Written by Allison Alcorn, Professor of Musicology at Illinois State University (firstname.lastname@example.org)
Like many of my colleagues in higher education, I stepped into the university classroom fresh out of graduate school before I had so much as folded my hood into storage. Also like most of these colleagues, I had never had a single pedagogy class, had never heard of learning theories much less studied them, and I set about teaching by sheer instinct based on what I had seen done as a student. Unlike my colleagues in disciplines outside of musicology, however, I have spent my career in an academic field notorious for its nearly complete disregard of pedagogy and the scholarship of teaching and learning. As late as 2013, any reference to teaching at all was completely absent from the Object statement of the American Musicological Society (AMS). Only two scholarly journals devoted to music history pedagogy exist, and those have been around for less than a decade. AMS finally hosts music history pedagogy round tables at its annual meetings, and papers related to teaching are making more frequent appearance at both national and regional conferences.
Musicologists invested in and dedicated to improving music history pedagogy are celebrating the forthcoming publication, Norton Guide to Teaching Music History, edited by C. Matthew Balensuela (DePauw University). This much-anticipated volume will include twenty-one essays covering everything from teaching historical periods to enlivening the classroom. Norton bills it as “both a resource for current music history teachers and an ideal text for history pedagogy courses” (publisher’s site product information). As delighted as we musicologists are, we also realize this milestone for us still falls into categories better thought of as “best practices” or “practical ideas” directly connected to disciplinary content rather than as a broader-scope systematic inquiry into student learning that advances the practice of teaching by making inquiry findings public. As such, musicology still lags decades behind other academic disciplines, but these are critical first steps none the less. At least musicology is showing up at the table now and, as a discipline, it is beginning to recognize that the act of teaching itself requires study and analysis. Musicologists like to think of ourselves as dealing in unquantifiable aesthetic issues—in fact, I have wondered if the erroneous but persistent notion that SoTL studies must be entirely objective and quantifiable research has turned Fine and Performing Arts folks to different avenues of study—but even so, how and why we teach these qualitative and aesthetic issues is a different matter. If we are concerned with determining whether our teaching is effective, whether the students are learning what we intend, whether our teaching is relevant, helpful, and engaging critical thought, if we care about our content and about our students, musicology must continue its evolution forward into the scholarship of teaching and learning.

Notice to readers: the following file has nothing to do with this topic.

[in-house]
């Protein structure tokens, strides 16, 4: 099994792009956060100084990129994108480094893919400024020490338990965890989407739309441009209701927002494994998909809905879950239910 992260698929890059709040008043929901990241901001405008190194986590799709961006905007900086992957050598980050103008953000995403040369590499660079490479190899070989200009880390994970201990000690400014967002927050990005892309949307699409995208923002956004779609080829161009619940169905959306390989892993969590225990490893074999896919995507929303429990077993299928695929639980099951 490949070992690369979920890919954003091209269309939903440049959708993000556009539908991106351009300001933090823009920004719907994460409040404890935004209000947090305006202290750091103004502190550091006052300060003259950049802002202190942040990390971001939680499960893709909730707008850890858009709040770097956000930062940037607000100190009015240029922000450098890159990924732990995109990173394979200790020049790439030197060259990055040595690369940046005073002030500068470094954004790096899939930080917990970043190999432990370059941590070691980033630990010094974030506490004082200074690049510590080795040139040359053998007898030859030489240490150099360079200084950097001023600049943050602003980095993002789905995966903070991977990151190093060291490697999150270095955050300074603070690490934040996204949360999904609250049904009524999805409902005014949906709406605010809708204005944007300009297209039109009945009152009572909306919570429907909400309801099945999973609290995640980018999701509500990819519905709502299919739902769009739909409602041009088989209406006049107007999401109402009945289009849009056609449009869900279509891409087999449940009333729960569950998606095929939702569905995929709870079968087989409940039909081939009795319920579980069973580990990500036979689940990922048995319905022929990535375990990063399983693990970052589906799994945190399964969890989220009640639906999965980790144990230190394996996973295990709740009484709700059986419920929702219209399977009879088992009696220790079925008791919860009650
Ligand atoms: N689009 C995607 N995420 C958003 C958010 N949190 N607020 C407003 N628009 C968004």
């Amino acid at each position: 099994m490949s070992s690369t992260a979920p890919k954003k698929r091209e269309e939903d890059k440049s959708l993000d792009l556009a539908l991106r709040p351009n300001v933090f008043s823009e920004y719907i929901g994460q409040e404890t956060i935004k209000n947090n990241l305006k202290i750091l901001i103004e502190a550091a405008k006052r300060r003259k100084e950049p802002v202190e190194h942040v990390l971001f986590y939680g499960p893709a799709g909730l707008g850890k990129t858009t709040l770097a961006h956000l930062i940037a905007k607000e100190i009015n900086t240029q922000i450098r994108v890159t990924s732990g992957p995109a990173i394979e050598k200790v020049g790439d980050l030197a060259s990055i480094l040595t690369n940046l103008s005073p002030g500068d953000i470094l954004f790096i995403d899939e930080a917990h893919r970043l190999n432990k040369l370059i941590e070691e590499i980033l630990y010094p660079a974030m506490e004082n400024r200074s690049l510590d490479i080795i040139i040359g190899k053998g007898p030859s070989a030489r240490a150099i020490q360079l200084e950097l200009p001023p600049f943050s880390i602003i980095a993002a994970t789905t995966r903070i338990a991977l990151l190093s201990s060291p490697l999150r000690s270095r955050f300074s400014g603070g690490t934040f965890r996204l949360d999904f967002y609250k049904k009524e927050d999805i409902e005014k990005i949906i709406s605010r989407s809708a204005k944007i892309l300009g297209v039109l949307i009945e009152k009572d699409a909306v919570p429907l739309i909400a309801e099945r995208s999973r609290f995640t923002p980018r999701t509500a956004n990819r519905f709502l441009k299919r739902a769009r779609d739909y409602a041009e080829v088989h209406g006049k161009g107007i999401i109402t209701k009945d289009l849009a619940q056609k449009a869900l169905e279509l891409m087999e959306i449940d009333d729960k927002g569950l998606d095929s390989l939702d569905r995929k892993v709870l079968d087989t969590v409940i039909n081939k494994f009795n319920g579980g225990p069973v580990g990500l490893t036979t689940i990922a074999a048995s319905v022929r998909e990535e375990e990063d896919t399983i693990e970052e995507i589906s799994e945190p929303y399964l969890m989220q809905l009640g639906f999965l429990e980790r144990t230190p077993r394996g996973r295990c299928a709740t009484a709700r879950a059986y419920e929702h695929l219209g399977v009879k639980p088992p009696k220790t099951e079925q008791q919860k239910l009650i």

I think we continue to breathe life into our teaching only when we embrace the idea that we can always improve as teachers. As a tenured, full professor in my twenty-first year of university teaching, I have finally dipped my toe into SoTL research. It’s a little scary, to be honest. On the other hand, there is comfort in realizing I don’t have to keep doing this teaching thing by sheer instinct. For my first foray into SoTL research, I am analyzing the effectiveness of synthesis journals as a way of helping my music majors keep sight of the big picture—it’s so easy to get lost in the details of musicology. Anecdotally, the strategy seemed to be working, and I wondered if the numbers would bear that out. This has been a completely different sort of research for me, and I have benefited tremendously from various aspects of the SoTL support system here at ISU. I am utterly grateful for a SoTL University Research Grant that enabled me to hire two music students (a senior and a graduate student) to assist with data collection. Ultimately, it’s a great problem that we have so much data, but the downside is that a large amount of data is overwhelming. In addition to their help with data collection and entry, having these two students to help me talk through the rationales, to push back and ask questions, and just to plow through the density with me made the early stages much more manageable and kept me from feeling like I was getting buried under a deluge of data. I also have taken advantage of brain storming with ISU’s cross-endowed chair in SoTL, Jen Friberg, who patiently talked me off several ledges over the course of the year and helped me think through a number of different approaches when I ran into a wall. And it probably goes without saying that her help was invaluable when it came to writing my first-ever IRB protocol. The bottom line is that SoTL research is important for and applicable to any discipline or sub-discipline. Support of all types is ready and waiting for new and experienced SoTL researchers alike. This has been an excellent research experience for me, and I am eager to discover what I can learn about the way I teach.
By employing solid research methodology—just like I do in my content research—I can analyze what I’m doing and whether or not it’s accomplishing what I think it is. If it is, in fact, effective, that’s fantastic. Props to me. If it’s not, I tweak and I tinker and I try again. That way, in my twenty-second year of university teaching, I am going to be a better teacher than I was last year, and I know that each trip around the block is going to be better than the last one. Welcome to SoTL, musicologists!